The United States has a rich history of dealing with various invasive insects. Today, invasive insects are more abundant in America than they ever have been before. Once a nonnative insect species establishes an invasive presence within a region, fully eradicating them is nearly impossible. Several invasive insect species that are causing problems in America today have been causing problems for decades. One of the most well known cases involves Formosan subterranean termites. Since the 1960s, researchers have been trying in vain to eradicate the highly destructive termites, but their populations in America today are higher than they ever have been before. The brown marmorated stink bug serves as another example of an invasive insect pest that has been wreaking havoc in America for several years. Some of you can name numerous invasive insects, and some cannot name any, but no matter who you are, it is unlikely that you have ever heard about the camel cricket invasion along the eastern seaboard. Since 2014, researchers in the fields of entomology, biology and ecology have been struggling to control invasive camel cricket populations in the east. If you are afraid of both spiders and insects, then you do not want to search Google for images of this creature, as it looks like a genetic cross between a spider and a cricket.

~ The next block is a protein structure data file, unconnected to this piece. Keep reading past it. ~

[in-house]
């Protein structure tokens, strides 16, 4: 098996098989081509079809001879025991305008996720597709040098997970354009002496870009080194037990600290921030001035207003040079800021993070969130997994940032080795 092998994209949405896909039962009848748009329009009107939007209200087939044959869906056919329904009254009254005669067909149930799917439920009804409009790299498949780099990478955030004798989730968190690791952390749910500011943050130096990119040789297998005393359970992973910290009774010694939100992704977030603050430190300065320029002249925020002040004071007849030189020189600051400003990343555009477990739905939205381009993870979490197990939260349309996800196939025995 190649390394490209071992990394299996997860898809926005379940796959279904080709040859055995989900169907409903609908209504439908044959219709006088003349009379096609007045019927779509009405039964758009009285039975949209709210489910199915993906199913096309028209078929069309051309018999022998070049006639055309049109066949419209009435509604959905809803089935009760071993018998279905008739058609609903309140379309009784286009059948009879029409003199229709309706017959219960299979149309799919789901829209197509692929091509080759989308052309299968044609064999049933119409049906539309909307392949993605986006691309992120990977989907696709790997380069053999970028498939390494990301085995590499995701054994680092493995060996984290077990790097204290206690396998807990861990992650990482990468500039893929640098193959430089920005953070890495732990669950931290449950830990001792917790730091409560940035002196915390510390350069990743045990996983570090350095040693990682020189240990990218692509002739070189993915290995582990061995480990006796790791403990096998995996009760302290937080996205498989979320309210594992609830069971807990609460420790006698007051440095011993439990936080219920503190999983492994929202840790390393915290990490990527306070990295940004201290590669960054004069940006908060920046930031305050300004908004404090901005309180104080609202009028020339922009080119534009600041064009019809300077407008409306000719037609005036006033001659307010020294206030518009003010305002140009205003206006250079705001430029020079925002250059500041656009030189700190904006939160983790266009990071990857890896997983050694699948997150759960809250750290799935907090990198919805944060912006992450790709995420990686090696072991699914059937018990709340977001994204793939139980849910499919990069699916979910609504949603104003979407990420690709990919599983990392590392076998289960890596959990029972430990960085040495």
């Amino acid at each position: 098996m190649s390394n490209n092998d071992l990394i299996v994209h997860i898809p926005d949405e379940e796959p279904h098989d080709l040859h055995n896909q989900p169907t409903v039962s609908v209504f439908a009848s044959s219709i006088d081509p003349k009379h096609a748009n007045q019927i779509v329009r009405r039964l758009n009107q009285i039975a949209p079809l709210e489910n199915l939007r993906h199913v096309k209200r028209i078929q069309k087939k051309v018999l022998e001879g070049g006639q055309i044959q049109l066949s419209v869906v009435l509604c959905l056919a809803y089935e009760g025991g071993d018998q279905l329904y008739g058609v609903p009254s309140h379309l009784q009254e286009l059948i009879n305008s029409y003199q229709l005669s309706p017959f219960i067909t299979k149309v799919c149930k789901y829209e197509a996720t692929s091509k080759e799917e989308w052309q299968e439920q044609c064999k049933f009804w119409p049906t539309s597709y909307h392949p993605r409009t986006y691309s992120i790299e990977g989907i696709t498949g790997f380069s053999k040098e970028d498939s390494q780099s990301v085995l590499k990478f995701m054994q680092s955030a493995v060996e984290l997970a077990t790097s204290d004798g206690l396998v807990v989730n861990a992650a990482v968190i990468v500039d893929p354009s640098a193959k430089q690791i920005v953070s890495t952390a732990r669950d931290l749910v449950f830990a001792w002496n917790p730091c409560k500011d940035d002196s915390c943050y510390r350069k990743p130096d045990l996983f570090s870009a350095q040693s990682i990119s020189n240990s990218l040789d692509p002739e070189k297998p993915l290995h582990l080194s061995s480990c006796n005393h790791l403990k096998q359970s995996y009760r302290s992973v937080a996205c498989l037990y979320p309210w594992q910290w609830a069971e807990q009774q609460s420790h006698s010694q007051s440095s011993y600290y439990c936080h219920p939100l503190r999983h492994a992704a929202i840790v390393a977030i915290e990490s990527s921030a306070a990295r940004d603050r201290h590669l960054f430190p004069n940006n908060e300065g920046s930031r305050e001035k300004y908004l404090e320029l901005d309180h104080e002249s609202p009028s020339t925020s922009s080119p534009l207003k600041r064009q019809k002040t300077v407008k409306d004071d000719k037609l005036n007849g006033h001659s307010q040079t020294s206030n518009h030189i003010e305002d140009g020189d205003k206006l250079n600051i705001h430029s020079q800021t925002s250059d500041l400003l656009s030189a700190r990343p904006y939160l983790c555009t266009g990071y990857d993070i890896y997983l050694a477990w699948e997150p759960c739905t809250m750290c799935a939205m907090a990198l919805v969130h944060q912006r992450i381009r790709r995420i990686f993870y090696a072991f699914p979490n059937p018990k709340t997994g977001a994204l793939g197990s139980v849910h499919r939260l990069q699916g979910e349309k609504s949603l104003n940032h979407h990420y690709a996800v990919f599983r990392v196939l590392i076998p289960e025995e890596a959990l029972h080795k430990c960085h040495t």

Scientific surveys of cricket sightings within the US has brought an invasive cricket species to the attention of American scientists. The Asian camel cricket is rather unsettling, as they have long legs and can reach four inches in length. These crickets have done more than merely establish themselves, they have seemingly taken over the entire length of the eastern seaboard. These crickets have been found everywhere from northern New York right down to Florida. One single yard containing a few homemade insect traps made from solo cups in North Carolina has turned up a whopping fifty two Asian cricket specimens in a mere two days. Despite this problematic crickets increasing populations within the US, they are not often reported on in the media.


Have you spotted any camel crickets in the US?